"The Fourteenth Amendment, as now applied to the States, protects the citizen against the State itself and all of its creatures — Boards of Education not excepted."

West Virginia State Board of Education v. Barnette, 319 U.S. 624, 637, 63 S.Ct. 1178, 1185, 87 L.Ed. 1628, 1637.

But the liberty of expression guaranteed by the First Amendment can be abridged by state officials if their protection of legitimate state interests necessitates an invasion of free speech. Dennis v. United States, 341 U.S. 494, 510, 71 S.Ct. 857, 95 L.Ed. 1137, 1153; Whitney v. People of State of California, 274 U.S. 357, 376, 47 S.Ct. 641, 71 L.Ed. 1095, 1106. The interest of the state in maintaining an...

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228 practice notes
  • Law Students Civil Rights Research Coun., Inc. v. Wadmond, 68 Civ. 2917
    • United States
    • United States District Courts. 2nd Circuit. United States District Courts. 2nd Circuit. Southern District of New York
    • 17 Febrero 1969
    ...v. Greenville Airport Commission, 284 F.2d 631 (4th Cir. 1960); United States v. Beaty, 288 F.2d 653 (6th Cir. 1961); Burnside v. Byars, 363 F.2d 744 (5th Cir. II. The First Statute On the merits of the questions which the court finds dispositive of this case, plaintiffs must prevail.16 If ......
  • J.C. A Minor By v. Beverly Hills Unified Sch. Dist., No. CV 08-03824 SVW (CWx).
    • United States
    • United States District Courts. 9th Circuit. United States District Courts. 9th Circuit. Central District of California
    • 6 Mayo 2010
    ...discipline in the operation of the school” or “collid[e] with the rights of others.” Id. at 513, 89 S.Ct. 733 (quoting Burnside v. Byars, 363 F.2d 744, 749 (5th Cir.1966)). Conversely, school discipline is appropriate where the facts “reasonably [lead] school authorities to forecast substan......
  • Bell v. Itawamba Cnty. Sch. Bd., No. 12–60264.
    • United States
    • United States Courts of Appeals. United States Court of Appeals (5th Circuit)
    • 12 Diciembre 2014
    ...in the operation of the school’ and without colliding with the rights of others.” Id. at 513, 89 S.Ct. 733 (quoting Burnside v. Byars, 363 F.2d 744, 749 (5th Cir.1966) ). However, speech by the student that “materially disrupts classwork or involves substantial disorder or invasion of the r......
  • Jacobs v. Clark County School Dist., No. 05-16434.
    • United States
    • United States Courts of Appeals. United States Court of Appeals (9th Circuit)
    • 12 Mayo 2008
    ...substantially interfere with the requirements of appropriate discipline in the operation of the school.'" Id. (quoting Burnside v. Byars, 363 F.2d 744, 749 (5th Cir. 1966)). Although Tinker did not equate its "substantial interference" test with the "strict scrutiny test" that is now common......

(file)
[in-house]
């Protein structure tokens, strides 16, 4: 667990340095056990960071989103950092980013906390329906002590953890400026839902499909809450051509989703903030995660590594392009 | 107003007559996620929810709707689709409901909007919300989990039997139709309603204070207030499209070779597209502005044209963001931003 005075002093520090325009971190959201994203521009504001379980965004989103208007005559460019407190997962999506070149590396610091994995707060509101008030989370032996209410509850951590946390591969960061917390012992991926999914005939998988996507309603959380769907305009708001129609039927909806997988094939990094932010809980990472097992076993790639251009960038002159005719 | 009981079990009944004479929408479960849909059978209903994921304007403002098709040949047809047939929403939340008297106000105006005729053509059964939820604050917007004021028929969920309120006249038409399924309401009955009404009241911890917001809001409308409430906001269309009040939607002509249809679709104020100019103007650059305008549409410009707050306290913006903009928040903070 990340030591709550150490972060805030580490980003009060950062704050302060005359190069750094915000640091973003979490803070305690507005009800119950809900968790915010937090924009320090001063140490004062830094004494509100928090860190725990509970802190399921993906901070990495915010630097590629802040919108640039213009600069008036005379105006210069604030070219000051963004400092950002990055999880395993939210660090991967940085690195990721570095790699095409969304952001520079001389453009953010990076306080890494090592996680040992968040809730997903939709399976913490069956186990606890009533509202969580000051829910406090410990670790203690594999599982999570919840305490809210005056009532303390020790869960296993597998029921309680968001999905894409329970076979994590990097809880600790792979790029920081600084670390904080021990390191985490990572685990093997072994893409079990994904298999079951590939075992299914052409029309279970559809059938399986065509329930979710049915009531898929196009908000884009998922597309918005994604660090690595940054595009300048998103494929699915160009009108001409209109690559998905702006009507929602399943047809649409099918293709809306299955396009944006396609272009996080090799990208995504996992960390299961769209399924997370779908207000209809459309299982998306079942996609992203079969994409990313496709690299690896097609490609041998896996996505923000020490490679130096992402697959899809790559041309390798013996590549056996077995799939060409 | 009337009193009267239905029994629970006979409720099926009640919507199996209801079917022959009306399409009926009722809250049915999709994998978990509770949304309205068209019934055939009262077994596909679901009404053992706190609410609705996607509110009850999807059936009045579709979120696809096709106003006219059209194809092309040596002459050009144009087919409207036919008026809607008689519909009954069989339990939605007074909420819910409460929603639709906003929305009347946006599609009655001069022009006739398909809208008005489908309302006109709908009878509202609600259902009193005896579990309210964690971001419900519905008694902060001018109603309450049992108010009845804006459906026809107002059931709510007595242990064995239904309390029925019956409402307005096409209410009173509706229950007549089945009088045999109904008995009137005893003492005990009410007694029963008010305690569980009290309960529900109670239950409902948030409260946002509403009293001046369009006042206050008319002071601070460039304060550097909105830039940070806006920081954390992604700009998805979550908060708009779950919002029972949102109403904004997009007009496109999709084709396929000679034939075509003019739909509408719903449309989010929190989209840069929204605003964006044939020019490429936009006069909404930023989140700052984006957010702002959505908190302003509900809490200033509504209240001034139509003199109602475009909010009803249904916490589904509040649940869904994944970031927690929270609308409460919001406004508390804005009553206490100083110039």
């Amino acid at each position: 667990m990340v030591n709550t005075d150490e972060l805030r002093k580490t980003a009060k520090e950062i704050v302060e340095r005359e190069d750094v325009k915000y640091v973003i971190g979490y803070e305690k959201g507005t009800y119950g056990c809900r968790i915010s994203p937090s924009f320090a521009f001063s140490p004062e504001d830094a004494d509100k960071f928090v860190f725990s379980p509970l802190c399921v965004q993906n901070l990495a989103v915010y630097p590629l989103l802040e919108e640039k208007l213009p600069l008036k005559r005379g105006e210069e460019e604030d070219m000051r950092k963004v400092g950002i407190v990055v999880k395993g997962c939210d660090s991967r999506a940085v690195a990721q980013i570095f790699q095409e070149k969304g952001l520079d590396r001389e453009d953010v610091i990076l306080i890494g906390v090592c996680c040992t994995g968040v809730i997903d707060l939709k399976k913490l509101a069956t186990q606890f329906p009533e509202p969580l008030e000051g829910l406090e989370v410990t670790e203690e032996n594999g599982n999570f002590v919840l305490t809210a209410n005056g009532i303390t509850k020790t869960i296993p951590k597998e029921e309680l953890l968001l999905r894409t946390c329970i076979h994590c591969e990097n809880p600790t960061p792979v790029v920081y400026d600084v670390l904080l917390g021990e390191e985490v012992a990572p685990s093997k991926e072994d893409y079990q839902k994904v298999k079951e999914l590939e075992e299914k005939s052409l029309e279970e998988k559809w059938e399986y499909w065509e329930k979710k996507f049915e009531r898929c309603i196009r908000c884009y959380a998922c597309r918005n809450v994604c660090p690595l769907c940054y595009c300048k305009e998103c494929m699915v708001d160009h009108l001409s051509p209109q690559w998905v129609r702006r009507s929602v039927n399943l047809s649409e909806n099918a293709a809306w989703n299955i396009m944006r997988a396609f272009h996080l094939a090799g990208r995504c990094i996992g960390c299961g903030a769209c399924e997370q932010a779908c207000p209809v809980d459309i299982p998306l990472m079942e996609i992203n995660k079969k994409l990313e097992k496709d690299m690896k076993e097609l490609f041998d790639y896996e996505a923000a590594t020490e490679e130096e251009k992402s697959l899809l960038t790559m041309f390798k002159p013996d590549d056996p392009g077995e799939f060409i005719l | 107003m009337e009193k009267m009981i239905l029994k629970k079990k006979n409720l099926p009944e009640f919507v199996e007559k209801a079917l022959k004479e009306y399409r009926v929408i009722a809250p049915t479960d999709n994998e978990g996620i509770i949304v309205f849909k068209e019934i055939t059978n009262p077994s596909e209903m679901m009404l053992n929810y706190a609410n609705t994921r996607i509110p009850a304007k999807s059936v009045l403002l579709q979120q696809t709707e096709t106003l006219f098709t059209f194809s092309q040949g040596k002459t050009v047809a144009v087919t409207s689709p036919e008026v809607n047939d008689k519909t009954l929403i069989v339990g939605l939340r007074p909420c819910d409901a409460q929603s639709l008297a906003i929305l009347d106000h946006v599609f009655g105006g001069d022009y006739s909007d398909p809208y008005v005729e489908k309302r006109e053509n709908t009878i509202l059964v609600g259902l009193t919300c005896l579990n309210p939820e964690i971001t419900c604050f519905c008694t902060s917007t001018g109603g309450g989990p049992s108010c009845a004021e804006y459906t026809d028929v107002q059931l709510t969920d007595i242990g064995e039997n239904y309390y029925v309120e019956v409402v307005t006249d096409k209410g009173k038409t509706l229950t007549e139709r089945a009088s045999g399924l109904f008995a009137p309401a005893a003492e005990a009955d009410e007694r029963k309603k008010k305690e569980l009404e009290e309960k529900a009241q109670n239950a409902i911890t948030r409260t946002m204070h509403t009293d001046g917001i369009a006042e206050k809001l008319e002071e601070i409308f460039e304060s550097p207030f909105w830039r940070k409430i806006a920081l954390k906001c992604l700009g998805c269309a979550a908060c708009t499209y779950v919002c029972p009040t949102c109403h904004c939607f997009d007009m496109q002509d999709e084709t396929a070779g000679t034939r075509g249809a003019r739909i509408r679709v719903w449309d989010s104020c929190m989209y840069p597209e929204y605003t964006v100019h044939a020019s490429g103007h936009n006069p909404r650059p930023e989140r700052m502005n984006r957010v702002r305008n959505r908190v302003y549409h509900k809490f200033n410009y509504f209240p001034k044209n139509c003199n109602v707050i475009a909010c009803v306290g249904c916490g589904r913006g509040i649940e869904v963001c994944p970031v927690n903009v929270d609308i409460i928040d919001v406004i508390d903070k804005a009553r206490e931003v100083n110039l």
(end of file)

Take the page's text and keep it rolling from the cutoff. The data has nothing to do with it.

• Request a trial to view additional results
228 cases
  • Law Students Civil Rights Research Coun., Inc. v. Wadmond, 68 Civ. 2917
    • United States
    • United States District Courts. 2nd Circuit. United States District Courts. 2nd Circuit. Southern District of New York
    • 17 Febrero 1969
    ...v. Greenville Airport Commission, 284 F.2d 631 (4th Cir. 1960); United States v. Beaty, 288 F.2d 653 (6th Cir. 1961); Burnside v. Byars, 363 F.2d 744 (5th Cir. II. The First Statute On the merits of the questions which the court finds dispositive of this case, plaintiffs must prevail.16 If ......
  • J.C. A Minor By v. Beverly Hills Unified Sch. Dist., No. CV 08-03824 SVW (CWx).
    • United States
    • United States District Courts. 9th Circuit. United States District Courts. 9th Circuit. Central District of California
    • 6 Mayo 2010
    ...discipline in the operation of the school” or “collid[e] with the rights of others.” Id. at 513, 89 S.Ct. 733 (quoting Burnside v. Byars, 363 F.2d 744, 749 (5th Cir.1966)). Conversely, school discipline is appropriate where the facts “reasonably [lead] school authorities to forecast substan......
  • Bell v. Itawamba Cnty. Sch. Bd., No. 12–60264.
    • United States
    • United States Courts of Appeals. United States Court of Appeals (5th Circuit)
    • 12 Diciembre 2014
    ...in the operation of the school’ and without colliding with the rights of others.” Id. at 513, 89 S.Ct. 733 (quoting Burnside v. Byars, 363 F.2d 744, 749 (5th Cir.1966) ). However, speech by the student that “materially disrupts classwork or involves substantial disorder or invasion of the r......
  • Jacobs v. Clark County School Dist., No. 05-16434.
    • United States
    • United States Courts of Appeals. United States Court of Appeals (9th Circuit)
    • 12 Mayo 2008
    ...substantially interfere with the requirements of appropriate discipline in the operation of the school.'" Id. (quoting Burnside v. Byars, 363 F.2d 744, 749 (5th Cir. 1966)). Although Tinker did not equate its "substantial interference" test with the "strict scrutiny test" that is now common......
  • Request a trial to view additional results